Jim Duffy – Thomas Weisel Partners

Final question, is there a way that you can use your ever strengthening balance sheet here to change the new store model and accelerate the growth?

Edward W. Stack

We could but right now with the environment we’re probably a little more cautious than some. Right now at this date we’re comfortable saying 24 and if things change we could move it up if something comes up opportunistic we could move it up similar to what we did this year when we had the opportunity for the Joe’s stores in the Pacific Northwest.

Operator

Your next question comes from Michael Baker – Deutsche Bank.

Michael Baker – Deutsche Bank

A couple of questions, one the inventory for foot is down but the rate of decline is sort of leveling off. What should we expect in the third and fourth quarters? Do you start to rebuild some of the inventory?

Edward W. Stack

We look at the third quarter being down nominally over the third quarter of last year and we would look at next year, at the end of the fourth quarter, being relatively flat minus whatever investments we would be making in our ecommerce business.

Michael Baker – Deutsche Bank

Then a couple of golf questions, one the Golf Galaxy clearance was that as impactful in the second quarter as it was in the first quarter? And, more importantly, in the third quarter I think you had said in the past it should be done by September, maybe half way through the quarter, so should the margin impact be less tense in the third quarter than it was in the second quarter?

Edward W. Stack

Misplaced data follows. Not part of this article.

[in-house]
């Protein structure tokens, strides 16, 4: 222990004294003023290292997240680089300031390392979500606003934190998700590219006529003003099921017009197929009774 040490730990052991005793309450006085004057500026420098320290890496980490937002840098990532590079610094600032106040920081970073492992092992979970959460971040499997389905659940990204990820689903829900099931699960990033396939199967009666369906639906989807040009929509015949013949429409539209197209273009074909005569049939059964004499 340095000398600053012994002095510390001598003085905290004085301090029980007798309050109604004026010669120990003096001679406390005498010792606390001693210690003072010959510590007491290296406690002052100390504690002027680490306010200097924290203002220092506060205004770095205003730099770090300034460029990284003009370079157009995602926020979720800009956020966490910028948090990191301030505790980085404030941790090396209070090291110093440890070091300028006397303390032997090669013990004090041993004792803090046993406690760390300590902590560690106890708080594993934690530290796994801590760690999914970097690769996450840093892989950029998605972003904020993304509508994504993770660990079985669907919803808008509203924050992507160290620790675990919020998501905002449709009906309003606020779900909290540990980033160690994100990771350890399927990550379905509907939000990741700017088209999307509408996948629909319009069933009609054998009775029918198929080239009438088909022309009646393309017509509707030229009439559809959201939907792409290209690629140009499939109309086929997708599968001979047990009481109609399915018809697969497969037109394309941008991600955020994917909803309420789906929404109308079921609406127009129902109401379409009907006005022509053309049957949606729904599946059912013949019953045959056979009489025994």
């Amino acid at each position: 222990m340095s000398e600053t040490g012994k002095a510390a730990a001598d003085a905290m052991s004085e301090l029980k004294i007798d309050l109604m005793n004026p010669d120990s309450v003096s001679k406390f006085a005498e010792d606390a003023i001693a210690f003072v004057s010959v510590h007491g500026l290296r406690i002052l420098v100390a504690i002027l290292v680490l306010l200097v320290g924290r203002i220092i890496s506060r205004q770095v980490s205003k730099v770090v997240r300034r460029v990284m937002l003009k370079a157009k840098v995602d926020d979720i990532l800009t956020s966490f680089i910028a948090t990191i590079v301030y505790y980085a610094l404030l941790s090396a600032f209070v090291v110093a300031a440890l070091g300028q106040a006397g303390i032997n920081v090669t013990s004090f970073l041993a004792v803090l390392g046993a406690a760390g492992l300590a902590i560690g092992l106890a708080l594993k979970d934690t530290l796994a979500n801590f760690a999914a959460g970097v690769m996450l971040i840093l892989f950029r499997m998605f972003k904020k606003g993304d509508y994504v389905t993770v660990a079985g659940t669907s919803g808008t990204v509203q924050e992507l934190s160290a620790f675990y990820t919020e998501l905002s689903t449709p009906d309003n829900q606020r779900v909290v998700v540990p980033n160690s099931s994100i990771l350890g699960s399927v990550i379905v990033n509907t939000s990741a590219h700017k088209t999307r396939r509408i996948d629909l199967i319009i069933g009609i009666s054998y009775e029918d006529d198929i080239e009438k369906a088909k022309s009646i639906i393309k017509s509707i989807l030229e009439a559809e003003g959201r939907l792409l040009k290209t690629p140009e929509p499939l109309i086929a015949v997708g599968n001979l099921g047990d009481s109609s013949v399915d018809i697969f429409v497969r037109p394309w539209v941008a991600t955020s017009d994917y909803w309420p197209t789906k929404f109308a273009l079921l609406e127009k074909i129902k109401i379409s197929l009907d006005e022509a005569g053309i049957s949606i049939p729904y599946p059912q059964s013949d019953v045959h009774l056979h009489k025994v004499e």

I think at Golf Galaxy it will be relatively similar in the third quarter as it was in the second quarter. The reason being is that as you get further in to the third quarter the business drops off. So, the first two thirds of the third quarter are much higher than the last third of the third quarter if that makes sense. So, the promotional activity as a percent of the total business will be greater in August and September than when you include October.

Michael Baker – Deutsche Bank

Finally on the golf business, the golf business within the Dicks stores was that better or worse than the Dicks average comp?

Edward W. Stack

Better.

Operator

Your next question comes from Analyst for John Zolidis – Buckingham Research.

Analyst for John Zolidis – Buckingham Research

I just wanted to know, how are you planning your promotional activity in the fourth quarter?

Edward W. Stack

Similar to what we did in the first and second quarter. We still think it’s going to be somewhat promotional out there. We’ve bought a number of products for that promotional activity so we don’t see a meaningful change in the third and fourth quarter versus what we saw in the first and second.

Analyst for John Zolidis – Buckingham Research

Are you going to be aligning your promotional strategy for Dicks and Golf Galaxy going forward?

Edward W. Stack

No, Golf Galaxy will have a different strategy than Dicks.

Operator

Your next question comes from Jack Murphy – William Blair.

Jack Murphy – William Blair

I wonder if you could just provide a little bit more color on the expense control, the expense per square foot growing more slowly in the second than the first, can you talk a little bit more about the drivers around that? Then also, your ability to manage that expense control as you reaccelerate the square footage?

Timothy E. Kullman

If we take a look at the second and what we anticipate in the third and fourth quarters, in the second quarter most of the expense leverage, that 69 basis points of SG&A actually came from store payroll leverage and to a lesser degree from advertising expense. As we indicated in the past, where we are expecting to gain most of our leverage was those two categories as well as pre-opening expenses.

Jack Murphy – William Blair

Then just one housekeeping question, I don’t know if you mentioned what you expect your full year tax rate to be?

Timothy E. Kullman

Full year tax rate will be slightly less than 40%.

Operator

Your next question comes from Eric Tracy – BB&T Capital Markets.

Eric Tracy – BB&T Capital Markets

Just a follow up on the sort of recycling of the Joe’s doors, I believe there are roughly 30 in total, I’m not sure if you can sort of disclose how many of those you feel like you can take over and sort of the timing around that as we get in to ’10?